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Kings Mountain herald. (Kings Mountain, N.C.) 1979-current, October 09, 1980, Image 1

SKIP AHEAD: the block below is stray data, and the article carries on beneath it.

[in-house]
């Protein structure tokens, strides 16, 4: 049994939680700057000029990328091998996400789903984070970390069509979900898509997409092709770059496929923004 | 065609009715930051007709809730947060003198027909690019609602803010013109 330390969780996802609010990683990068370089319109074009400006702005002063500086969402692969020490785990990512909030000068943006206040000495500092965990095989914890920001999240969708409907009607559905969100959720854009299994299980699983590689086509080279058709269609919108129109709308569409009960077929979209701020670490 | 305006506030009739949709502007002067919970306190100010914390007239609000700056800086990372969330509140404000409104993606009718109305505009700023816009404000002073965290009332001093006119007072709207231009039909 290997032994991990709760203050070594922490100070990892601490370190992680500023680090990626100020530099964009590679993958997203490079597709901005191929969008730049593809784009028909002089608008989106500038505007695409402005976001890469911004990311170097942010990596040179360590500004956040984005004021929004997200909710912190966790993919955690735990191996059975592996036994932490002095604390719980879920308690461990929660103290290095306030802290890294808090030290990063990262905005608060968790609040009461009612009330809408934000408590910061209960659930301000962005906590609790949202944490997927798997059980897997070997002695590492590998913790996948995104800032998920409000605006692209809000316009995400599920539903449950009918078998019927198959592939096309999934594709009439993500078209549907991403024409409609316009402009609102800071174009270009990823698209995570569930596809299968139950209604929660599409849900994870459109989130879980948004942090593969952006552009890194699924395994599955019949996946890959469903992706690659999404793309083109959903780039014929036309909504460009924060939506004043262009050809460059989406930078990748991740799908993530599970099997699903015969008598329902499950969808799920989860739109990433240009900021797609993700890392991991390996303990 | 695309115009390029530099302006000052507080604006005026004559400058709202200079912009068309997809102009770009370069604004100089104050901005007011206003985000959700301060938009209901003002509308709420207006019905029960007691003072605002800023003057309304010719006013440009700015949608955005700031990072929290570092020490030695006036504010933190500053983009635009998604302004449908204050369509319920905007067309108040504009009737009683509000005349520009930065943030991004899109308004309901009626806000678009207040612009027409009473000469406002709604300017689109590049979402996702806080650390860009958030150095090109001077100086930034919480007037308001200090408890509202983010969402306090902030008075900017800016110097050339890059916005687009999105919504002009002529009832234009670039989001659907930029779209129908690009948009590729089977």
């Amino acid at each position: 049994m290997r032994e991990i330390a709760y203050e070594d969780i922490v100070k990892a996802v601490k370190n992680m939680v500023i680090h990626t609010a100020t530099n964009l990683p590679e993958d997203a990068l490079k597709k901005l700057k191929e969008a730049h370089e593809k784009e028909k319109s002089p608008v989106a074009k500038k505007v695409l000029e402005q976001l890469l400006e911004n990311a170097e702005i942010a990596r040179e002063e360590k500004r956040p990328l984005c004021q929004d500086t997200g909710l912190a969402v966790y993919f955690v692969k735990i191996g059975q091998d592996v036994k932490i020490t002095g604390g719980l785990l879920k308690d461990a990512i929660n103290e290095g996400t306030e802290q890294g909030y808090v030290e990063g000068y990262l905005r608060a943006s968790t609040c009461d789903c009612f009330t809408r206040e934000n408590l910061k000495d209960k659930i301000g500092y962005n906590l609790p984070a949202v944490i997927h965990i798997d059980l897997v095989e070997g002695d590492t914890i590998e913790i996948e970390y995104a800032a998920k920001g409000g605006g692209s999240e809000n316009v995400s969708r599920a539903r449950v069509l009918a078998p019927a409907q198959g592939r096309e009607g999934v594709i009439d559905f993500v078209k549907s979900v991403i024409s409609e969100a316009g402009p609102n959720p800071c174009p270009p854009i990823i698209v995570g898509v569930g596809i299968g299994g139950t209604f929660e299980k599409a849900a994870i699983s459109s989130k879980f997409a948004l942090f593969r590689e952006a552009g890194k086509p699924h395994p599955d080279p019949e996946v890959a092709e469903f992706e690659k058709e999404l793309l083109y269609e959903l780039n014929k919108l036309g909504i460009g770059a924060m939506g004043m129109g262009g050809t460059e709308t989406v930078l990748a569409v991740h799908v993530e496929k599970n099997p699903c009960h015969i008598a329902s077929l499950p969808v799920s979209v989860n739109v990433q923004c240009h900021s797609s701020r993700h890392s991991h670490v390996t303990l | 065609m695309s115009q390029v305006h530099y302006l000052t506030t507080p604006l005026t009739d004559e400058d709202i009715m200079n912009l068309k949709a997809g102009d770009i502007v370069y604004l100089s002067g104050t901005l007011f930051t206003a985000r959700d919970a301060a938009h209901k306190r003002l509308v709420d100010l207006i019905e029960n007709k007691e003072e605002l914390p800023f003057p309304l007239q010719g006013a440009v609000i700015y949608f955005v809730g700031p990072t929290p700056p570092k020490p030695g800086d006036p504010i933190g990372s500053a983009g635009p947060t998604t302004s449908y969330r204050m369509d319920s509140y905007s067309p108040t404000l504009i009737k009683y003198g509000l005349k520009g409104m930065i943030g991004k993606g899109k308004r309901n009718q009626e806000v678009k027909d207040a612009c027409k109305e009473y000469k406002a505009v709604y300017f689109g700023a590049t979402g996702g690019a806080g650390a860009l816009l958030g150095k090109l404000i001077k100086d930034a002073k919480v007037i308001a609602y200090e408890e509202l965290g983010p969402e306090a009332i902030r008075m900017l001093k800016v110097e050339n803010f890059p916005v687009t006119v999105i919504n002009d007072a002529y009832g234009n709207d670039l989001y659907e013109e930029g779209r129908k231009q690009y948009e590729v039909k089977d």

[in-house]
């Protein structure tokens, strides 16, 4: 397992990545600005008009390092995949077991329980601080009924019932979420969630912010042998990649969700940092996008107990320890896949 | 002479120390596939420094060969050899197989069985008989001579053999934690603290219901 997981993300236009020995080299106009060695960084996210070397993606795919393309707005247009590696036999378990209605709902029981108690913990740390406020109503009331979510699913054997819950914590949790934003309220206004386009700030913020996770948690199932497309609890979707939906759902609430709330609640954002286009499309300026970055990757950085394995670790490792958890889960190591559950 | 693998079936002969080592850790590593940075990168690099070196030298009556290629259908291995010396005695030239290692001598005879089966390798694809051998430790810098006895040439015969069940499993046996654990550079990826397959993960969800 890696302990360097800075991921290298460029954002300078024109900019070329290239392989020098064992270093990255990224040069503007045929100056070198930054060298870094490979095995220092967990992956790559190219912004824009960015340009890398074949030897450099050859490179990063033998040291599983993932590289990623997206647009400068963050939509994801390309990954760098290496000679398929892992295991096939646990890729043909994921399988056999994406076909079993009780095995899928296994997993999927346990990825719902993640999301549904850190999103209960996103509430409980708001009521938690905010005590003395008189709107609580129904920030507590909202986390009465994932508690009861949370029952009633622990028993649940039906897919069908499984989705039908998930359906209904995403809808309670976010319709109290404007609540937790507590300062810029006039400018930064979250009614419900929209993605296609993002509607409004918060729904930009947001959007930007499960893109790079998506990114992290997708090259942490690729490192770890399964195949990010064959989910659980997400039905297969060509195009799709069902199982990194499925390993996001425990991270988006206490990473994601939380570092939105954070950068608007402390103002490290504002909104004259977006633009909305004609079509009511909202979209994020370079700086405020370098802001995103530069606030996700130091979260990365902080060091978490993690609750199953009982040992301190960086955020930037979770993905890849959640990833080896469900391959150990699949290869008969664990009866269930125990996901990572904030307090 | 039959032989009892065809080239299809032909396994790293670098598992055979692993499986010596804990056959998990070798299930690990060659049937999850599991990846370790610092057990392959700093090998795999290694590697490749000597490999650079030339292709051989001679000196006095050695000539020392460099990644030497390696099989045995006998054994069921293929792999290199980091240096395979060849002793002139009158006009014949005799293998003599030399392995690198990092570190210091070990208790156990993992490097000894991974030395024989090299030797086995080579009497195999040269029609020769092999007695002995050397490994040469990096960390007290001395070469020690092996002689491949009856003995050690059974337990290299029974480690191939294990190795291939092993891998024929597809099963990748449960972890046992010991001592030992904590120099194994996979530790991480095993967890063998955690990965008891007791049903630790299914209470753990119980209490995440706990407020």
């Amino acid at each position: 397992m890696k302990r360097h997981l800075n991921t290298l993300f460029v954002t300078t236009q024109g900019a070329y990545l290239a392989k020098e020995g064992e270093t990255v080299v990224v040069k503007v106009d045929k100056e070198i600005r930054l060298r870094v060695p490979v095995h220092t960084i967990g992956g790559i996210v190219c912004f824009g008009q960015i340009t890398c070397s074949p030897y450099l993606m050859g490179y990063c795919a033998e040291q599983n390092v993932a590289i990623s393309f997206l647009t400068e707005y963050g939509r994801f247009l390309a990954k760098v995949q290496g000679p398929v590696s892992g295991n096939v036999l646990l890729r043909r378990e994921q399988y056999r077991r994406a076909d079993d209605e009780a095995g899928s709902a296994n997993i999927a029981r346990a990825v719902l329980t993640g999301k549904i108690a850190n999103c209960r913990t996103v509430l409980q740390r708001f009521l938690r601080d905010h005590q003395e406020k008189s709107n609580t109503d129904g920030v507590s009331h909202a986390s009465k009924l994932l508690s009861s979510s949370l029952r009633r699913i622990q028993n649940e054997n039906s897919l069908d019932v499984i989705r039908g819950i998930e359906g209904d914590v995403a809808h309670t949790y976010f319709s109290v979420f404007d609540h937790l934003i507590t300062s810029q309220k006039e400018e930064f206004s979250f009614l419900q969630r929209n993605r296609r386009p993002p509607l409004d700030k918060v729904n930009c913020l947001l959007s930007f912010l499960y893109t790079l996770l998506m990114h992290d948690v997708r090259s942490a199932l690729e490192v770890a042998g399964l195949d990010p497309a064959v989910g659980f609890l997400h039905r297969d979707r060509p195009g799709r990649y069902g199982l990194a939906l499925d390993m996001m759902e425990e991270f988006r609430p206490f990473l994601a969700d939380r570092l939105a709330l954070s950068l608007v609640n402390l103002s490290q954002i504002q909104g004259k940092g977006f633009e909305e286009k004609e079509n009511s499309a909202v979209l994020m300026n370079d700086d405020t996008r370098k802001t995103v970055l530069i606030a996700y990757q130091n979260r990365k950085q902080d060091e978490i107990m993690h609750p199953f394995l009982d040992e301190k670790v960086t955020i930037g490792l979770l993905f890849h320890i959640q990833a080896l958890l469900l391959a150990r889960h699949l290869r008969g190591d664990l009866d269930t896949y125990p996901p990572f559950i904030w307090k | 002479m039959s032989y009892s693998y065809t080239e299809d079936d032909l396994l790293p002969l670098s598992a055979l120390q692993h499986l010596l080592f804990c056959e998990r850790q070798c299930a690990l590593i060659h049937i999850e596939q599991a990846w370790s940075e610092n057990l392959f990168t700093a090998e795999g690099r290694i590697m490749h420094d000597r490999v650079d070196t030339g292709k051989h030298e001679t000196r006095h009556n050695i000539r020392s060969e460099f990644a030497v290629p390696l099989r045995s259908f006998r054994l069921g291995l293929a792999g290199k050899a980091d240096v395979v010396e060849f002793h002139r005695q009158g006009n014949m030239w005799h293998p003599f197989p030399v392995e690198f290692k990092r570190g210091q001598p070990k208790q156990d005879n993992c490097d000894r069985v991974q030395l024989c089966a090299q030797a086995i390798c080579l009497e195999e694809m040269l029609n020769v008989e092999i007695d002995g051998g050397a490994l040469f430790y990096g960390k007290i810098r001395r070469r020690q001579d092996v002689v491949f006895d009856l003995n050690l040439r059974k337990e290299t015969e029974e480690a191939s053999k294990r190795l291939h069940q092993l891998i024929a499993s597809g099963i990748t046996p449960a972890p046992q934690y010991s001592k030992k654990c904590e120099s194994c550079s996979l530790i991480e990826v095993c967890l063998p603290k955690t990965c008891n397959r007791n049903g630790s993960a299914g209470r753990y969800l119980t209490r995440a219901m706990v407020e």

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fe-€^,:^^^;w54'^?<5^ JS^ cv Thursday 20^ VOLUME 91 ■ NUMBER 63 - THURSO A Y, OCTOBER 9,1980 - K/W;*) MOUNTAIN, NOR TH CAROLINA 'I'd Thousands Attend KM Celebration > C!’ » ^ 0 Thousands of Piedmont Carolinas citizens and visitors jammed Kings Mountain Tues day for the culmination of a five- day week of activities celebrating the 200th Anniversary of the Battle of Kings Mountain. Mayor John Henry Moss, Celebration chairman, said that the parade, although delayed for 4S-M minutes, drew the largest crowd in many years to a Kings Mountain celebration. “There were a lot of people uptown,” said Police Chief Jackie Banett. Spectators lined the parade route on Bat tleground Avenue, West Moun tain Street and Phifer Road where the 100 units disbanded at John Gamble Stadium for the principal address of the mam moth celebration. The arrival of North Carolina Governor Jim Hunt in his red, white and blue helicopter as the head of the parade approached the stadium added to the excit- ment which was apparent in every event scheduled throughout the full day, around the clock from 7 a.m. until con clusion of the next to the last CAMpjncwiwrru KiNffS MOVHTAm OCT. 3-7, mo \ ■Ir-kiUfkiriiitpitir’k’tfk-h-k-^-k-k-k*. Governor Hunt addresses crowd at John Gam hie Stadium.. evening performance of the out door drama at KM National Military Park at near-midnight. “You people at Kings Moun tain set the example of the character which built our great state and nation,” said the Governor who drew long ap plause for a speech interspersed with patriotic fervor, pride and challenges. “It’s hard for us to understand the sacrifice made here 200 years ago. We do know that men and women and families of that day were prepared to give their lives and did just that to obtain freedom, liberty and in dependence. We have been bless ed for 200 years with the fruits of that sacrifice.” “Americans are the only strong defenders of freedom,” declared the Governor, who said that “we worthily inherit the kind of heroism marked by the people who came over the mountain and set this country on the road to freedom. Americans hold in their hands the keys to determine that Turn to page 6A Five States Represented In Battle Celebration The heroes of the 1780 Battle of Kings Mountain were remembered by thousands of patriotic citizens from five 1 Southern states Tuesday and in the final moments of the day’s long events their final resting place atop Kings Mountain was marked with red, white and blue flowers. Governor Tun Hunt of North Carolina and Governor Richard Riley of South Carolina were joined by a 93-year-old descen dant of John Sevier in placing the memorial wreaths after a procession to the battlefield by crowds of people who attended the Bicentennial ceremonies at the Park celebrating the 200th A birthday of the famous battle ^ which historians say was the tur ning point of the American Revolution. Footsore marchers ended their historic 219 mile two week trip to Kings Mountain, reaching the Battlefield at 3 p.m., tired but ex hilarated and greeted at the ceremonies with cheers and loud applause. ^ A U.S. Marine Coips and state National Guardsmen from N.C., S.C., Virginia, Tennessee and Georgia presented the color- fill flags of the five sponsoring states in an impressive ceremony after which P. Bradley Morrah, chairman of the S.C. Bicenten nial Commission and master of ceremonies, presented the Over- _ mountain Marchers. 9 To the marchers, the drama of the battle of Kings Mountain was saluted with their trek over the Overmountain Victory Trail and the excitement at their ar rival at the Park was a highlight of the Celebration which was marked by pomp and pageantry. “I salute your hardy witness to history,” U.S. Interior Secretary Cecil Andrus told the marchers and his words were echoed by other platform speakers. “It’s an honor to greet the first people to walk the Overmoun tain Victory Trail since it was designated as a historic trail early last month by President Carter in legislation introduced by Con gressman James T. Broyhill,” said Andrus. “All of us here to day share the spirit of those fron tiersmen and that spirit was the motivating force that helped create the Historic Trail. Congressman Broyhill, com mending the marchers, presented a plaque appropriately engraved, “To the friends of the Overmountain Victory Trail for help in making this historic trail a reality.” After reaching the battlefield, descendants of such heroes as Campbell, Hawthorne, Lacey, Houston, Hambright, Cleveland, Winston, Williams and McDowell were presented oc tagon brass-barreled pistols (swords) acknowledging their patriotic and valorious service at Kings Mountain. “I think we are in remarkably good spirit after all the rain and mud we marched through,” said Rip Collins, president of the Overmountain Victory Trail Association, the JOO-member group which organizes the an nual march. ‘This march made us feel good about ourselves and our na tion,” said Collins. Kings Mountain National Military Park Superintendent Mike Lxiveless, who welcomed the crowds, took the occasion to pay tribute to the marchers, to the longtime assistance by chapters of the Daughters of the American Revolution in helping preserve the heritage of the bat tlefields, and to the descendants of many heroes at the Battle of Kings Mountain who converged in the city for the Celebration. Other distinguished guests were former Senator Sam Ervin of Morganton, Zell Miller, Lieutenant Governor of Georgia, Gen. Carl D. Wallace of Tennessee, Captain Randall W. Young of Virginia, General William C. Westmoreland, honorary chairman for the Celebration, Charles Kilgo, of Georgia, Roy Wood of Washington, D.C., Joe Brown and Bob Baker of the National Park Service, Rep. Sam Mann ing '^f South Carolina, Dr. William Briggs of Limestone College, Mrs. J.R. Broughan, Regent of KM Chapter of DAR of York, S.C., Robert Collins, Conrad Kiskey, of the OVT, former KM Park Supt. Ben Moomaw and Mrs. Moomaw, Celebration Chairman Mayor John Henry Moss and Mrs. Moss, and representatives of government, federal, local and state from the two Carolinas. Ironically, one interested onlooker and a guest at the Celebration was David Crawford of Atlanta, Ga., Bri tain’s consul general represen ting the British government. While Americans were paid tribute to valor and wreaths were placed on their graves in memorial tribute, Crawford plac ed a red, white and blue wreath on the grave of British Col. Patrick Ferguson, defeated by the Rebels at Kings Mountain on Oct. 7, 1780. Crawford made the remarks that “We are a modern people in a modern century. 1 think it’s more important to look at our modern day enemies. 1 hope nobody overlooks that.” Because of delays of keynote speakers for the 200th Anniver sary Celebration in downtown Kings Mountain, the Overmoun men marched part way with the parade, then took buses to Kings Mountain National Military park to insure their prompt 3 p.m. arrival to coincide with the time of the famous battle 200 years later on Oct. 7, 1980. Andrus told the crowds gathered around the red, white and blue platform on a beautiful Indian Summer day that “America still has problems but the patriotism displayed at Kings Mountain today gives us a better perspective for the future. The Battle of Kings Mountain gave us hop>e and a legacy for the future. For five years the strug gle for independence was a long struggle, filled with many dark days, with nothing left at times but grits and guts. “Some of the marchers today have walked these trails six times. 1 salute your hardy witness to history.” ' V , > c Secretary Andrus speaks to huge gathering at National Military Park... 175 Kick Off Celebration At Early Prayer Breakfast kA i- m Broyhill speaks at prayer breakfast., Kings Mountain’s patriotic celebration began early Tuesday and appropriately with prayers of thanksgiving by more than 175 mountaineers and guests at First Elaptist Church. Rep. Jim Broyhill of Lenoir' made the keynote address at the Prayer Breakfast wHch launch ed a round of activities Tuesday, the 200th birthday of what historians termed the turning point in the fight for in dependence, the Battle of Kings Mountain. “Religious freedoms were foremost in the minds of our forefathers and their faith car ried them through many ordeals,” said Congressman Broyhill. “It’s appropriate that you begin this 200th Celebration with the proper remembrance of these religious values and heritage and the story of the valiant mountainmen of 1780 parallels the story of Gideon in the Bible because faith and per sistence paid off,” he said. The recent strike in Poland is an example of the religious sup pression in today’s world, he said. “Americans take for granted what is denied millions of others throughout the world,” he added. Prior to the address. Rev. Gary Bryant, pastor of First Presbyterian Church and Rev. Felix R. Kelaher, pastor of St. Mary’s Catholic Church ol Shelby, spoke on the importance of prayer. Rev. Mr. Bryant using a text from St. Matthews, “Thy Will Be Done” and Rev. Kelaher using a text from St. Luke 9. Prayers of thanksgiving were of fered by WA. Russell and John L. McGill. Allen Jolley led group singing of patriotic songs and greetings were made by Mayor John Henry Moss, Celebration chairman. Black Leonard, representing the host church, and Rev. Clyde Bearden, pastor of First Baptist Church, who presided. Leading the ceremonies was a Marine color guard which posted the Stars and Stripes.